Tata trusts, where he will devote himself to the philantrophic activities of the Tatas. Let us wish him a successful and long stint in his chosen field.
JJ Irani is former MD, Tata Steel
Ratan Tata is too great a person for me to comment on. However, I have a lot of personal regard for Tata, a man who has given his life to the organisation. Armed with humility and empathy, Tata is always willing to look at problems. From the moment you tell him your problem, it becomes his own. I have not worked with him much, since by the time he became TCS boss, I had retired. But I had contact with him when I was looking after Tata Elxsi.
People donít realise that Tata went through the grind before he took over. It is sometimes easy to think that if you are a member of the family, you donít have to go through the grind. When I joined, JRD Tata and Ratan Tataís father, Naval Tata, were there. Ratan Tata was an architect. He did his education in architecture in Cornell University. I think his first job was with Tisco in Jamshedpur.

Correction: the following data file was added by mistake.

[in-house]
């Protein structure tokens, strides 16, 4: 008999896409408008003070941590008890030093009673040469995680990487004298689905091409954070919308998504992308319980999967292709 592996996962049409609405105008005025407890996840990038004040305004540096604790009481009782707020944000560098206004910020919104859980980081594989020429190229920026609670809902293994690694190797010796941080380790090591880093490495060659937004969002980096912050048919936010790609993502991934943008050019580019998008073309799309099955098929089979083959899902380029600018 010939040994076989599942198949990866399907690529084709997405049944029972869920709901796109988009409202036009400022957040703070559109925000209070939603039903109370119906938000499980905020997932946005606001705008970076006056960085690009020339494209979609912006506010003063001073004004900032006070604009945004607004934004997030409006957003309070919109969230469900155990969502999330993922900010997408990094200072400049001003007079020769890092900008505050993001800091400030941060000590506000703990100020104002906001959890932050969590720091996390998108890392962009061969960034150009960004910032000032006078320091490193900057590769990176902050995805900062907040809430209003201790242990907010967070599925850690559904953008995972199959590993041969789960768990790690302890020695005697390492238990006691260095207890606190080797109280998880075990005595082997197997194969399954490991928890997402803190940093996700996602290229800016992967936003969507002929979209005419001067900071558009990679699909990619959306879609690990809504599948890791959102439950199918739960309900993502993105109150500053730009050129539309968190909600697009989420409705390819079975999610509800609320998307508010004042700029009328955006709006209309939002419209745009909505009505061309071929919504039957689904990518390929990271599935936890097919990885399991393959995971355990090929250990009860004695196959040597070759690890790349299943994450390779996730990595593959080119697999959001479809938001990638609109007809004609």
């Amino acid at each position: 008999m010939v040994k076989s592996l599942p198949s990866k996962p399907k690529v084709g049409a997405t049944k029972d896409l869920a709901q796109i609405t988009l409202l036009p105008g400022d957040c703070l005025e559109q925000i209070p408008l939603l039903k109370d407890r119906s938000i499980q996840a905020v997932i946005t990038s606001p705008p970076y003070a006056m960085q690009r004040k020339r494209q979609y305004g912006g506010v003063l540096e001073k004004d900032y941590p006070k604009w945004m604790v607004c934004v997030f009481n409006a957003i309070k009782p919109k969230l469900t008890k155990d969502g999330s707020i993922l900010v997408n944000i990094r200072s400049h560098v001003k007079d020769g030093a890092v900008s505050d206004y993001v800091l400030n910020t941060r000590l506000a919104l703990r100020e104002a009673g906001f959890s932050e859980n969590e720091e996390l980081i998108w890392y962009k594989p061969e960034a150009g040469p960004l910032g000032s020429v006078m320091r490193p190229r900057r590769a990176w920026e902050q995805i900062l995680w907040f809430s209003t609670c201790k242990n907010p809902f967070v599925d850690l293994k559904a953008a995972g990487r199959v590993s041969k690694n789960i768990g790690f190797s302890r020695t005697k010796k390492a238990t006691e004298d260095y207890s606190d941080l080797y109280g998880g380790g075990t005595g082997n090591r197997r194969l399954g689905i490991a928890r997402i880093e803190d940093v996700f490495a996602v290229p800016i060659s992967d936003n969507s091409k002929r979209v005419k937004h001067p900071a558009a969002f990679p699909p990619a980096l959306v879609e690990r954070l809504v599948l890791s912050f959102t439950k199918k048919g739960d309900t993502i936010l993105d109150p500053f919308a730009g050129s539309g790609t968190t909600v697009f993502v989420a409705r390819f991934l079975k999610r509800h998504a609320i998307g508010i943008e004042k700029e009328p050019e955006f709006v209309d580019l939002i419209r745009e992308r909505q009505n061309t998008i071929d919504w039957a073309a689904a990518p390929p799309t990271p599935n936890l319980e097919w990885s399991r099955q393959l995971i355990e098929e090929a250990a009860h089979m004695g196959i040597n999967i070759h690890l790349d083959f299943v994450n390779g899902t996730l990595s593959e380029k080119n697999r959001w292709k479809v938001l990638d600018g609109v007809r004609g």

TCS started in 1969. In the initial days, apart from licence raj, the government was dead against computers. This was a socialist/communist view. The same is true about todayís clamour over FDI in multibrand retail.
Tata understands all the dimensions of the business and his biggest contribution was in turning around Jaguar and Land Rover. That makes me think of Air India, of which JRD was the first chairman.
JRD and Ratan Tata were two people with different styles. But were always willing to experiment. Letís not forget TCS came in JRDís time. I was shifted from Tata Power. PM Agarwala, who was my boss, died after a stroke, so I got stuck. Tata took it forward with Tata Communications and Tata Elxsi.
It was necessary for them to give a free hand to their executives who ran companies. They did what a parent would do. The parent doesnít interfere with the child, but if